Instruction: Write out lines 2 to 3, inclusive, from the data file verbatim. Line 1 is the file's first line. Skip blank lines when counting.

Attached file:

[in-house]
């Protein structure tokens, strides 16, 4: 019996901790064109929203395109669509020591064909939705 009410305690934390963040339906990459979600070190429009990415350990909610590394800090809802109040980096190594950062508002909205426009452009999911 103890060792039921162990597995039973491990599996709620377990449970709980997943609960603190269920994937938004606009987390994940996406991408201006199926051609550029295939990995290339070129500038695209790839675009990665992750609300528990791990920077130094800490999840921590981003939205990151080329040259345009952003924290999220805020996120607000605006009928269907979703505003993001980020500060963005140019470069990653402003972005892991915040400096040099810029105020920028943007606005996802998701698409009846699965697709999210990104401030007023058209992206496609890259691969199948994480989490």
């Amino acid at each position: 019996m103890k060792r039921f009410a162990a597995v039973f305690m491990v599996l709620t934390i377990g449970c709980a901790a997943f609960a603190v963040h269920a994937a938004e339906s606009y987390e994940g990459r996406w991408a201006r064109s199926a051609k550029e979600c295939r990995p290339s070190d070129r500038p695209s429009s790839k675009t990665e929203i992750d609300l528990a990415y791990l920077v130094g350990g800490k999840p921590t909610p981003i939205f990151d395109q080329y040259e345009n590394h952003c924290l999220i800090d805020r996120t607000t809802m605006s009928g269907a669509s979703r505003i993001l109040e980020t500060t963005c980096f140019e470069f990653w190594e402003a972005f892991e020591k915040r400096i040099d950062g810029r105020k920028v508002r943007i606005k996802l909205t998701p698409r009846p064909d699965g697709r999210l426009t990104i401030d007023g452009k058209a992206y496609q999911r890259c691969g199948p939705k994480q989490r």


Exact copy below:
């Protein structure tokens, strides 16, 4: 019996901790064109929203395109669509020591064909939705 009410305690934390963040339906990459979600070190429009990415350990909610590394800090809802109040980096190594950062508002909205426009452009999911 103890060792039921162990597995039973491990599996709620377990449970709980997943609960603190269920994937938004606009987390994940996406991408201006199926051609550029295939990995290339070129500038695209790839675009990665992750609300528990791990920077130094800490999840921590981003939205990151080329040259345009952003924290999220805020996120607000605006009928269907979703505003993001980020500060963005140019470069990653402003972005892991915040400096040099810029105020920028943007606005996802998701698409009846699965697709999210990104401030007023058209992206496609890259691969199948994480989490």
């Amino acid at each position: 019996m103890k060792r039921f009410a162990a597995v039973f305690m491990v599996l709620t934390i377990g449970c709980a901790a997943f609960a603190v963040h269920a994937a938004e339906s606009y987390e994940g990459r996406w991408a201006r064109s199926a051609k550029e979600c295939r990995p290339s070190d070129r500038p695209s429009s790839k675009t990665e929203i992750d609300l528990a990415y791990l920077v130094g350990g800490k999840p921590t909610p981003i939205f990151d395109q080329y040259e345009n590394h952003c924290l999220i800090d805020r996120t607000t809802m605006s009928g269907a669509s979703r505003i993001l109040e980020t500060t963005c980096f140019e470069f990653w190594e402003a972005f892991e020591k915040r400096i040099d950062g810029r105020k920028v508002r943007i606005k996802l909205t998701p698409r009846p064909d699965g697709r999210l426009t990104i401030d007023g452009k058209a992206y496609q999911r890259c691969g199948p939705k994480q989490r």